There are links leading off from the page to several policy and code areas.  This is very welcome in terms of transparency, but it would be cleaner if (say) all the policies were listed in one place, etc.

Sustainability, I have to admit, I finally found by accident.  At the top of the main Portuguese home page is a pull down list of site content and, in an inspired moment, I went looking for Sustainability on it.  Lo and behold, there it was!  I’ve since discovered you can also get to it from the front page of the bank’s Portuguese corporate site.

This is one of the most diverse sustainability websites I think I’ve ever come across.  It’s not a rehash of the bank’s Sustainability Report (which is available in good old fashioned PDF) but brings together a whole variety of sustainability related content under one roof.

For example, content tells customers what sustainability products they have, suppliers what sustainability criteria they will be measured against, and shareholders where to follow Itaú-Unibanco on Twitter and YouTube (!).

In a different part of the website, a brief introductory message from the bank’s President rubs shoulders with the fabled list of fully disclosed policies; and in a third section there are videos from Greenpeace Brazil and WWF.

Not all of these sections are particularly expansive, but the point is that Itaú-Unibanco seem to have decided to pull together a wealth of information and make it all available for all stakeholders under one, single roof.  This isn’t seen very often: either the topic or the stakeholder takes priority, but rarely both.

In Short

There has definitely been a language barrier when conducting this review: my Portuguese is very shaky and had I realised which site was the corporate site a lot earlier, much hunting around may have been avoided.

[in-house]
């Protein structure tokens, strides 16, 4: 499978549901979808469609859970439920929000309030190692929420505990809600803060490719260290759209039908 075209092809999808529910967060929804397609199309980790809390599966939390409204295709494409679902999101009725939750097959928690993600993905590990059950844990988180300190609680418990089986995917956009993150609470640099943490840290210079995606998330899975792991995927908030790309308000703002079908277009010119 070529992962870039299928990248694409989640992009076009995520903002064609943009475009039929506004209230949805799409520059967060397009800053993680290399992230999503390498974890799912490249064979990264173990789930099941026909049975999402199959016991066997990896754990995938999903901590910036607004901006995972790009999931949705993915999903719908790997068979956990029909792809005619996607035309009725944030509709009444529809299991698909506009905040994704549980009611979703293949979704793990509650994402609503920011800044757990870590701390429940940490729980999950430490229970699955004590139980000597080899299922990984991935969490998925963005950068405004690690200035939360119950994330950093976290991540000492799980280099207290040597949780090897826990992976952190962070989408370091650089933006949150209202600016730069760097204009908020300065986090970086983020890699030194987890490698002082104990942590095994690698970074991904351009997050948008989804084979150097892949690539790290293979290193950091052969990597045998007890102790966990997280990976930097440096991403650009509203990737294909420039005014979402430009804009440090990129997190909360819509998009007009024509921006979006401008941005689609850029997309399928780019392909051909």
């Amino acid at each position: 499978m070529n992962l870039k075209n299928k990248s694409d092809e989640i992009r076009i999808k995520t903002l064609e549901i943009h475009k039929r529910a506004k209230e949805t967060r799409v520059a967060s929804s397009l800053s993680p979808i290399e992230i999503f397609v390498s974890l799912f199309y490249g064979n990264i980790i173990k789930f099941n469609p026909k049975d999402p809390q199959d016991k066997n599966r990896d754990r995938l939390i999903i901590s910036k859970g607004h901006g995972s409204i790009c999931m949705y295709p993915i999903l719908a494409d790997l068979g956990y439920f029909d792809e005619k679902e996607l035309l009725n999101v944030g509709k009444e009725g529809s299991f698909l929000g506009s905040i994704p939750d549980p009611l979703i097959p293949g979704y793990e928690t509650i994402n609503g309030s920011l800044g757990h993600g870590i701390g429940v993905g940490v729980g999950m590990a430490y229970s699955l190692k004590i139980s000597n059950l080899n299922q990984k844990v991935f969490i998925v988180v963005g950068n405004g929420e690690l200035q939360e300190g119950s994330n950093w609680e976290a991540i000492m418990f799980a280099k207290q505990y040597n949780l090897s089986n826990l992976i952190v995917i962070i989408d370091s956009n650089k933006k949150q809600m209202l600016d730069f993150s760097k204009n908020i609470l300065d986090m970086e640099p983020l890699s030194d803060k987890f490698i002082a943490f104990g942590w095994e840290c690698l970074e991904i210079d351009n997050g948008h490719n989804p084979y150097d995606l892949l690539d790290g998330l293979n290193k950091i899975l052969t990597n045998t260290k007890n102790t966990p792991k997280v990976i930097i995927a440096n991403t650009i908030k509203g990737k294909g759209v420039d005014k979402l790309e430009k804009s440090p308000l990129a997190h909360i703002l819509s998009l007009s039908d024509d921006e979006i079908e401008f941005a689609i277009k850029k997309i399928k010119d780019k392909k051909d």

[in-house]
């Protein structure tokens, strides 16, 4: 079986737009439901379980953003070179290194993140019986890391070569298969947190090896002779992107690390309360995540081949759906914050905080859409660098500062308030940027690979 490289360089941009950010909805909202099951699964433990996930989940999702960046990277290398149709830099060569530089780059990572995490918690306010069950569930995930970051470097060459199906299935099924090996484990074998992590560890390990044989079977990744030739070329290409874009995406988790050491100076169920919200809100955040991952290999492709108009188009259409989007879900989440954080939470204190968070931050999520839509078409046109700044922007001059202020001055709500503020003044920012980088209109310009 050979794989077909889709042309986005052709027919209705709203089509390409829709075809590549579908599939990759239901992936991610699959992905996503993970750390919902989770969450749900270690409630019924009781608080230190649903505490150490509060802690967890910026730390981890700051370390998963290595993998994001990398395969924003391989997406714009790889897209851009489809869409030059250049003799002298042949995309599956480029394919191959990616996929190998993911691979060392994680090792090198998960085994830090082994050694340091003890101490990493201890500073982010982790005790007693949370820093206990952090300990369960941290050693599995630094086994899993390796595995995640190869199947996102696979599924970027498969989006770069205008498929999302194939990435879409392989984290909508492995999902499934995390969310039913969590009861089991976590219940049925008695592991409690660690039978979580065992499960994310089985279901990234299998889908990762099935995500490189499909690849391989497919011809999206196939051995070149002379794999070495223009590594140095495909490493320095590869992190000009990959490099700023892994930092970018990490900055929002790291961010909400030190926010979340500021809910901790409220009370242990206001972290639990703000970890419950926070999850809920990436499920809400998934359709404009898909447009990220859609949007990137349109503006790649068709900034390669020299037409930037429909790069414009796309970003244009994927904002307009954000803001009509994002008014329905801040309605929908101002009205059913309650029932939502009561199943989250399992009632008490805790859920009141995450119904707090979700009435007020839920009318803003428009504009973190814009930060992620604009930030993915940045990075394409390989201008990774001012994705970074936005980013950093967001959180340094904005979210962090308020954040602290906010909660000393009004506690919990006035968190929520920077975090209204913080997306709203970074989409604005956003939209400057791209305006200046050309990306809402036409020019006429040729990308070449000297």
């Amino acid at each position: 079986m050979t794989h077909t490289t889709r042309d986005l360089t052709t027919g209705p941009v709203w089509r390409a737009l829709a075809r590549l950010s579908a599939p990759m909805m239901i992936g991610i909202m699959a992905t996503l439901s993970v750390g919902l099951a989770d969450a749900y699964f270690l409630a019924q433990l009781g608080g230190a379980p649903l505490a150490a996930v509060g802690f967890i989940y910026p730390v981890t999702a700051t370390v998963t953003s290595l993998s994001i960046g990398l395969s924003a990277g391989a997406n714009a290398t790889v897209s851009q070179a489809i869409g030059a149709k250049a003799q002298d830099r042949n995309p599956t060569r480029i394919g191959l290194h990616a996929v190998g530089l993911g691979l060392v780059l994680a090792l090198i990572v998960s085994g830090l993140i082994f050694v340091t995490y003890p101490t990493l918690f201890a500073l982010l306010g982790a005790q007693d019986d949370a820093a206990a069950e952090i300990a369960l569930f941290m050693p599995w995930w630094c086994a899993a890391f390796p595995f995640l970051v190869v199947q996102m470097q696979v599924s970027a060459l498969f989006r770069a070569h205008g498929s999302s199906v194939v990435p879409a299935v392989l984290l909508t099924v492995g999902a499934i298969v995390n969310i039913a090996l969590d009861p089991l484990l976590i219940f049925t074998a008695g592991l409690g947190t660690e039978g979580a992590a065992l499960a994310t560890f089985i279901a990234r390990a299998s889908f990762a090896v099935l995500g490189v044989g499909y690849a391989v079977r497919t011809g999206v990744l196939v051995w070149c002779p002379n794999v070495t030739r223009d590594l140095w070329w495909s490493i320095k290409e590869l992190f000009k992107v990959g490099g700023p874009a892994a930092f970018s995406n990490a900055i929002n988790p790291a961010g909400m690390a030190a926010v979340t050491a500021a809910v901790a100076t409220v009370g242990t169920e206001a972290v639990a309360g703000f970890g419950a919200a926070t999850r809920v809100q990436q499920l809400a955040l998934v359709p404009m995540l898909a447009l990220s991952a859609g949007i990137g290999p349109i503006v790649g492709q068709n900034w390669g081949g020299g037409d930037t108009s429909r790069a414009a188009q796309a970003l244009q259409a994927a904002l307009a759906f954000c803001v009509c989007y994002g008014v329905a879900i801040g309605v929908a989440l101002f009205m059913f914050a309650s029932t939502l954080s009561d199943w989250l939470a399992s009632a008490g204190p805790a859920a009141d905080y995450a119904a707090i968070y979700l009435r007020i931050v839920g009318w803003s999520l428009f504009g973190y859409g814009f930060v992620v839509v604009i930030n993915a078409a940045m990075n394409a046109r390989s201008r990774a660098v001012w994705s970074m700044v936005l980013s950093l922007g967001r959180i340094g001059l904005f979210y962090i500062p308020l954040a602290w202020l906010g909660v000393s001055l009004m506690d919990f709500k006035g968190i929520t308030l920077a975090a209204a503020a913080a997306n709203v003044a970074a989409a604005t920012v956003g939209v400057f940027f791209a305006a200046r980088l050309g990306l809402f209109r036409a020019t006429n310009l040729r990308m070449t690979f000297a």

However, the site has three strands to its CSR: social, cultural and sustainability.  These are linked to from the footers from all over the site (as far as I can make out) but are only really pulled together on the front page of the corporate site, but nowhere else.

What’s more, the great section on policies in the Sustainability site should at least be referenced by the policies section on the IR site.

So it all seems a little haphazard and messy; confusing, like going around in a rabbit warren you finally get to your destination, but only after several wrong turns.

This could definitely do with being looked at.  As could the orange. I know it’s part of the corporate colours, but pretty please … try and find a different colour to offset it in places!

Picture Credit: Come into the Rabbits Hole by Smoobs under Creative Commons Attribution License, trimmed by Chris Milton.

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A former CTO, Chris has a broad and varied background. He’s been involved with blue chips, consultancies & SMEs across a wide variety of sectors and has worked in Europe, the Middle East and Australia. In 2007 he decided to combine his knowledge of business and IT with his passion for all things sustainable and has been busy writing ever since. However, his greatest ambition remains to brew the perfect cup of coffee.